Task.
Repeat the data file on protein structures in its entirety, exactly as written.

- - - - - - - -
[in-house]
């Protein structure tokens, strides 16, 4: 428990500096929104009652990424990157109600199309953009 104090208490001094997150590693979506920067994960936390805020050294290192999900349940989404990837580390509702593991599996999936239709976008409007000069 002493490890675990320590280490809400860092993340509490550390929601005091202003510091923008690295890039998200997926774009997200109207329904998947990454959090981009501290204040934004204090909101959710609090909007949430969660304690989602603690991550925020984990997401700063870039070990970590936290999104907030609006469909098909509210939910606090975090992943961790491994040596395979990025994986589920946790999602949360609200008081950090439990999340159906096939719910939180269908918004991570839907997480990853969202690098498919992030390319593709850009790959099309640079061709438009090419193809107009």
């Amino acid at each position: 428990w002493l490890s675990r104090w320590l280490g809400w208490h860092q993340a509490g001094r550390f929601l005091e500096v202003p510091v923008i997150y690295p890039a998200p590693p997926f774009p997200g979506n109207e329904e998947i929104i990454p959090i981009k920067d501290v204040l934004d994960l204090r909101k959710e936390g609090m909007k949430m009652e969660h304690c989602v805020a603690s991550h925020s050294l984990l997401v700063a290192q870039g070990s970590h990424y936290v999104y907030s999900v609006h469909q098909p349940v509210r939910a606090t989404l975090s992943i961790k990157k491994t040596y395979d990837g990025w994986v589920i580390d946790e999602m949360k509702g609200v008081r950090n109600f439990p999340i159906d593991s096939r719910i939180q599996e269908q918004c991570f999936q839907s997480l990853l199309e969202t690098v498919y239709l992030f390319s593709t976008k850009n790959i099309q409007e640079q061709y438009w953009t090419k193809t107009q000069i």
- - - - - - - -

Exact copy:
[in-house]
């Protein structure tokens, strides 16, 4: 428990500096929104009652990424990157109600199309953009 104090208490001094997150590693979506920067994960936390805020050294290192999900349940989404990837580390509702593991599996999936239709976008409007000069 002493490890675990320590280490809400860092993340509490550390929601005091202003510091923008690295890039998200997926774009997200109207329904998947990454959090981009501290204040934004204090909101959710609090909007949430969660304690989602603690991550925020984990997401700063870039070990970590936290999104907030609006469909098909509210939910606090975090992943961790491994040596395979990025994986589920946790999602949360609200008081950090439990999340159906096939719910939180269908918004991570839907997480990853969202690098498919992030390319593709850009790959099309640079061709438009090419193809107009």
């Amino acid at each position: 428990w002493l490890s675990r104090w320590l280490g809400w208490h860092q993340a509490g001094r550390f929601l005091e500096v202003p510091v923008i997150y690295p890039a998200p590693p997926f774009p997200g979506n109207e329904e998947i929104i990454p959090i981009k920067d501290v204040l934004d994960l204090r909101k959710e936390g609090m909007k949430m009652e969660h304690c989602v805020a603690s991550h925020s050294l984990l997401v700063a290192q870039g070990s970590h990424y936290v999104y907030s999900v609006h469909q098909p349940v509210r939910a606090t989404l975090s992943i961790k990157k491994t040596y395979d990837g990025w994986v589920i580390d946790e999602m949360k509702g609200v008081r950090n109600f439990p999340i159906d593991s096939r719910i939180q599996e269908q918004c991570f999936q839907s997480l990853l199309e969202t690098v498919y239709l992030f390319s593709t976008k850009n790959i099309q409007e640079q061709y438009w953009t090419k193809t107009q000069i």